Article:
• Miracles are just occurrences that we cannot explain at the time but, in the furture, science will.
  • Testimonies of miraculous occurrences are fale or mistaken.
  • If God is all-loving and all powerful, why doesn't he intervene with miracles more often?
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Peter Vardy - The Moral Dimension

  • 'In The Puzzle of God' Peter Vardy said that there were good moral reasons for saying that there were no miracles. He argues thats:
  • God fails to act where there is great suffering and a real need for miracles: "A God who intervenes at Lourdes to cure an old man of cancer but does not act to save starving millions in Ethiopia - such a God needs, at leasts, to face some hard moral questioning."
  • God appears to help some people through miracles, but not others. Why does he not treat everyone equally? This is morally incompatible.
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David Hume

  • He defined miracles as "A transgression of a law of nature by a particular volition of the Deity." ( Miracles are things that go against the laws of nature).
  • Hume said that there was no such thing as miracles because:
  • They must break the laws of nature. However they are based on past human experinces and there is alot of scientific evidence to say that they are right and won't change.
    • It would therefore be reasonable to reject the claim of a mircale because it would be contrary to human experience.
  • There was not enough relieable witness: "There is not to be found in all history any miracles attested by a sufficient number of men, of unquestioned good sense, education and learning, as to secure against all delusion."
  • Hume would only accept evidence from education and intellectual sources.
  • Violation of the laws of nature+Poor quality testimony=Grounds to reject the claim.
  • Only religious believers testified to miracles and they were unrelieable because they are always looking for miracles.
    • The witnesses tend to be sympathetic to the idea of miracles and therefore more likely to describe any event as miraculous.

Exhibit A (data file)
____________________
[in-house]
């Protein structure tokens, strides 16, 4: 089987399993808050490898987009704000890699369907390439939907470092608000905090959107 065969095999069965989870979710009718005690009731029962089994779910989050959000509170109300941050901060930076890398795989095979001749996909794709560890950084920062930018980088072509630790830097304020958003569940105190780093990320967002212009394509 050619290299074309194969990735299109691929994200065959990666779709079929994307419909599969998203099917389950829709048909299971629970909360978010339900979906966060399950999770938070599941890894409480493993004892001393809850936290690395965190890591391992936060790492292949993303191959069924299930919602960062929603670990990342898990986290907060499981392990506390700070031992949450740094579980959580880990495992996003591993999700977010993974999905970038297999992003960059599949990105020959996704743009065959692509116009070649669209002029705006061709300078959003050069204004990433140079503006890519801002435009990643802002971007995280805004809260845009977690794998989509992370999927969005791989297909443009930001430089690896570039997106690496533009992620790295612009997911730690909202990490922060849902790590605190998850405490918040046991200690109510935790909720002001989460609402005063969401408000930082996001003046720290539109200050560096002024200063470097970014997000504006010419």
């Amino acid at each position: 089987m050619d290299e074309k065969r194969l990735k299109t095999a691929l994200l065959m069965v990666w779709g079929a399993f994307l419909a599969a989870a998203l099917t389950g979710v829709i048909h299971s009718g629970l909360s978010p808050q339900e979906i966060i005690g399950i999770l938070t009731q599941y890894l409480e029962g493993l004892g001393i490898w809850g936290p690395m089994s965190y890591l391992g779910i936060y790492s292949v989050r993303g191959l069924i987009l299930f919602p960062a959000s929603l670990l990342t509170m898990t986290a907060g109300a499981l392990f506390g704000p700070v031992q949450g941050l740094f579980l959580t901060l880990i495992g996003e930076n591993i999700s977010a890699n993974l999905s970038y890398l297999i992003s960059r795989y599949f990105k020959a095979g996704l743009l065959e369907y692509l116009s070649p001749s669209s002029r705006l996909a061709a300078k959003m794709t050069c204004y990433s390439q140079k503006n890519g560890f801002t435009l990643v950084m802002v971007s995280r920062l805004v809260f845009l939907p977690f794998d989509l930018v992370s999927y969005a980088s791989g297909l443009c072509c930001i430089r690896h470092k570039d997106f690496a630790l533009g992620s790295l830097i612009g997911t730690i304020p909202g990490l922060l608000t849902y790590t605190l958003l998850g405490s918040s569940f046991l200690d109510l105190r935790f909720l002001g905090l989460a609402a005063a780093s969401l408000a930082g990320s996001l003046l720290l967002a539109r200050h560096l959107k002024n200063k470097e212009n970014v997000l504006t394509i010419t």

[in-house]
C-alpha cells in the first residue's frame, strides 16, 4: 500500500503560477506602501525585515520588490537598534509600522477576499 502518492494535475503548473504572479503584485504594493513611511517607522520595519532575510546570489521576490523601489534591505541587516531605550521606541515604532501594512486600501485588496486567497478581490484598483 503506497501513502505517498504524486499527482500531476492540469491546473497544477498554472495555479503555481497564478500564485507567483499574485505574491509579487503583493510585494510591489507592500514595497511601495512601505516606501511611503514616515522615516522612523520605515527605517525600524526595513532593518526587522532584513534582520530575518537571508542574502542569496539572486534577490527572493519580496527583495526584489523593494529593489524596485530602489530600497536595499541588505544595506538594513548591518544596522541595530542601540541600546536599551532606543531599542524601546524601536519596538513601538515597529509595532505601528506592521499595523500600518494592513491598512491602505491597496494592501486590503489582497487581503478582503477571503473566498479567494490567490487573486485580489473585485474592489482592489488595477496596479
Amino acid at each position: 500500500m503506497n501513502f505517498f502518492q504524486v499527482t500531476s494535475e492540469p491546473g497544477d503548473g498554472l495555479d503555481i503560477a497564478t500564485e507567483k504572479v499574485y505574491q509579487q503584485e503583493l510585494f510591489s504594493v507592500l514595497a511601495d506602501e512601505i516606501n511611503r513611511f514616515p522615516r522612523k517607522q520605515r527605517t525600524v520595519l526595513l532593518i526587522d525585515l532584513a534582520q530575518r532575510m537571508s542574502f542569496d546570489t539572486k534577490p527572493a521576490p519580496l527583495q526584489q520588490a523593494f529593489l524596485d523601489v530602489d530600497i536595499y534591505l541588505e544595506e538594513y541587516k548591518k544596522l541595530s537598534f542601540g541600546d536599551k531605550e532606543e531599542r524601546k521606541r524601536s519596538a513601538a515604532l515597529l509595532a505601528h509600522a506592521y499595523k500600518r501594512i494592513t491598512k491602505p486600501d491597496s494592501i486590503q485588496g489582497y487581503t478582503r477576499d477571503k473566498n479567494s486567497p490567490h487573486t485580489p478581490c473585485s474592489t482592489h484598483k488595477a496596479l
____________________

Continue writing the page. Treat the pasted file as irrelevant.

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David Hume

  • Miracles tend to be observed by 'ignorant and barbarous nations'.
  • Miracles are an important part in many different religions. If all religions reported miracles, then these claims cancell each other out.
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Criticisms of Hume

  • Hume believed the laws of anture were fixed and therfore could not be violated. However scientific advances since Hume's time would look to him like a violation of natural law.
    • Laws of nature are based on human experience. However these laws are based on experience to date.
  • Scientific knowledge is based on observation, and many (so-called) facts have been overturned following further evidence.
    • Hume assumes that the 'law of nature' are constant whereas science moves knowledge ever onwards.
  • Hume's language is veryambiguous. He does not say what 'unquestioned good sense, education and learning' means.
  • Hume suggests that only religious believers see miralces and implies that, because of this, their testimonies are unreliable. Yet why should religious believers be more unreliable than anyone else?
  • Hume argues that it is not possible for God to work miracles for people in different religions and that the testimonies of miracles from different religions cancel each other out. But why should this be so?
  • If there is a GOd, he could do workto hep everyone.